Contributed by Betty Morales, Taylor Casper & Kelly Williams, BBH Volunteer Department
As the world changes around us, the Big Bend Hospice Volunteer Department staff has continued to pursue new ways to provide valuable support to our patients and their families, with safety as the top priority.
Through online platforms like Zoom, volunteers were connected through video meetings and virtual in-service training. This also opened the door for virtual support to patient-families, allowing activities like “virtual visits” from animal therapy teams.
While the world moved to online platforms, consideration also needed to be made on how to serve those families that did not have the technology to engage digitally.
Comfort Callers check on caregivers every week. These volunteers have truly provided “comfort” and support, with phone conversations growing longer in recent months; which indicates this may be the only socialization some caregivers have during the pandemic.
Patients in facilities and their families have been some of the most heavily impacted by COVID. To support them, patients and caregivers are connected to volunteers who can provide phone call support or become pen pals through letter writing.
Spiritual Care Volunteers continue providing spiritual support through calls offering prayers, scripture reading, and sending cards with messages of hope. This has been a great comfort to anxious caregivers and lonely patients.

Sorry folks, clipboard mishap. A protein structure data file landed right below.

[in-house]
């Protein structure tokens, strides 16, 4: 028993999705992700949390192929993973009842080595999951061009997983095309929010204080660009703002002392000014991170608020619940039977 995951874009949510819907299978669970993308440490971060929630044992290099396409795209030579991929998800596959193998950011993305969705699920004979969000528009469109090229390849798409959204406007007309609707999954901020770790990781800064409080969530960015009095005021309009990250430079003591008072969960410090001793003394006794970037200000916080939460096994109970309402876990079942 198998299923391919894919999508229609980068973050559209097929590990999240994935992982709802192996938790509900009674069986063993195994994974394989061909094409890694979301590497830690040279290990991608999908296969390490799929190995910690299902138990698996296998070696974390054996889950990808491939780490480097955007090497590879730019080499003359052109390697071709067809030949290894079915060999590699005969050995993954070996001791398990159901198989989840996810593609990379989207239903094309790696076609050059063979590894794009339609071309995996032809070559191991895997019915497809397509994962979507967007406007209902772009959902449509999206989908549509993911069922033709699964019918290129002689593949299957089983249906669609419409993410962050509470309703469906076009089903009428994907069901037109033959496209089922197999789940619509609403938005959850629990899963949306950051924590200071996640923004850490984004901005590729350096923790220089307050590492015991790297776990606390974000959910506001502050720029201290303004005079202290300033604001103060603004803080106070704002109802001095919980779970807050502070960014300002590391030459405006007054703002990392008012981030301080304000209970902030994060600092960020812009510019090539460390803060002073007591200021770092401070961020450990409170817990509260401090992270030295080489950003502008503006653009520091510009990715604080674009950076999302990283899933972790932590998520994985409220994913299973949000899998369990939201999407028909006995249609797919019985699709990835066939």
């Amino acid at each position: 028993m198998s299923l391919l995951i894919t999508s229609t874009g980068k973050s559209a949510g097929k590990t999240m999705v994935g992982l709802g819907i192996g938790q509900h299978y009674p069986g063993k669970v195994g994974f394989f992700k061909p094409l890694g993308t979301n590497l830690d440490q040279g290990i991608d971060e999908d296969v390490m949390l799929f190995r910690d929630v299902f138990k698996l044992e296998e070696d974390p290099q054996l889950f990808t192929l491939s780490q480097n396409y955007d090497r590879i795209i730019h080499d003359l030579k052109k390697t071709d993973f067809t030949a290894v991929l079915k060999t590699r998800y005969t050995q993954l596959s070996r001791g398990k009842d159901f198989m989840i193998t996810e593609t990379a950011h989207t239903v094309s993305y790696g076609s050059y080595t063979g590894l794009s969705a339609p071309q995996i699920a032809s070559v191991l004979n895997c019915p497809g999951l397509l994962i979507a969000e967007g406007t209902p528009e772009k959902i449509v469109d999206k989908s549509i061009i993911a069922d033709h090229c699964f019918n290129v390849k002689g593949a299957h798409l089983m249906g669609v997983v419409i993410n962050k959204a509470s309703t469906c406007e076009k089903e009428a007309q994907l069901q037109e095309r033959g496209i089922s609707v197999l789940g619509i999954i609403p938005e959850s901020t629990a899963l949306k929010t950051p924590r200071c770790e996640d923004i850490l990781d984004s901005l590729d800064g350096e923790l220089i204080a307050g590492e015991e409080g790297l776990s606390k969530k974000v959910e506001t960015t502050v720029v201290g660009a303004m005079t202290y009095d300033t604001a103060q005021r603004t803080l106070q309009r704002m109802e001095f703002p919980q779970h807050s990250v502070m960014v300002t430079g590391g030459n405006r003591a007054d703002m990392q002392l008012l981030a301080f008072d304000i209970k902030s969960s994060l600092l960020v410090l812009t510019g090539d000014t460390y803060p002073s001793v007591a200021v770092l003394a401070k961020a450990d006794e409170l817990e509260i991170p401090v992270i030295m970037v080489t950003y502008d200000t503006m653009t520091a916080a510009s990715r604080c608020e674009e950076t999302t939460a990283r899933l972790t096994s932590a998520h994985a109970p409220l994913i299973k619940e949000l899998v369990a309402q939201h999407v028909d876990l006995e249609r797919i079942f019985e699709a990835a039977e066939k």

Numerous volunteers offer support through running errands, and picking up and delivering essential items like groceries while maintaining social distancing.
At Big Bend Hospice’s Dozier Hospice House, volunteers have slowly returned as greeters, including members of the AmeriCorps Volunteer program. They help maintain safety procedures by screening visitors and limiting the number of guests.
They have been key to keeping staff, patients, and families safe and allowing the Dozier House to keep its doors open to visitors.
A small but committed team of volunteers have even returned to the bedside of patients in the house that were alone, anxious, and needed support.
A few volunteers have made in-home visits on a case-by-case basis.
A Jefferson County Big Bend Hospice volunteer, Andrew Creel, was assigned to a patient that was isolated and who had no support during the day.
“During this time of wide-spread isolation, we both really appreciate our time together,” says Creel. “We enjoy reminiscing and sharing things we did when we were younger.”
As the Big Bend community learns more about this virus, Big Bend Hospice will continue to meet with infection specialists to review processes, make changes, and provide the necessary protective equipment to keep everyone as safe as possible; this includes amazing Hospice Volunteers who continue to say, “we just want to serve!”